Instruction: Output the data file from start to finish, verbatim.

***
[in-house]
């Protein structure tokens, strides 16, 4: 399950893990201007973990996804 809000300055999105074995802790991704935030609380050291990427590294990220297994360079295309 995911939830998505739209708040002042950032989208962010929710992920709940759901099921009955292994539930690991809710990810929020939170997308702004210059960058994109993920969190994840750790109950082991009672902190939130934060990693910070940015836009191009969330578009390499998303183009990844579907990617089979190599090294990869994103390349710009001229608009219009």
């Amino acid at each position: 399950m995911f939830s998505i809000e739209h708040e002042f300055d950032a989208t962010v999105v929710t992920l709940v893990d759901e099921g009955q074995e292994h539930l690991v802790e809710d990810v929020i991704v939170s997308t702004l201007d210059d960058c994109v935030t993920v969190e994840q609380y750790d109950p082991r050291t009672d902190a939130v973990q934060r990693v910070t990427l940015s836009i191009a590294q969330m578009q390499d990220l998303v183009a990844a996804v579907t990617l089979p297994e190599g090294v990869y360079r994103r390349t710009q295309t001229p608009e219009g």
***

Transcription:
[in-house]
């Protein structure tokens, strides 16, 4: 399950893990201007973990996804 809000300055999105074995802790991704935030609380050291990427590294990220297994360079295309 995911939830998505739209708040002042950032989208962010929710992920709940759901099921009955292994539930690991809710990810929020939170997308702004210059960058994109993920969190994840750790109950082991009672902190939130934060990693910070940015836009191009969330578009390499998303183009990844579907990617089979190599090294990869994103390349710009001229608009219009």
């Amino acid at each position: 399950m995911f939830s998505i809000e739209h708040e002042f300055d950032a989208t962010v999105v929710t992920l709940v893990d759901e099921g009955q074995e292994h539930l690991v802790e809710d990810v929020i991704v939170s997308t702004l201007d210059d960058c994109v935030t993920v969190e994840q609380y750790d109950p082991r050291t009672d902190a939130v973990q934060r990693v910070t990427l940015s836009i191009a590294q969330m578009q390499d990220l998303v183009a990844a996804v579907t990617l089979p297994e190599g090294v990869y360079r994103r390349t710009q295309t001229p608009e219009g």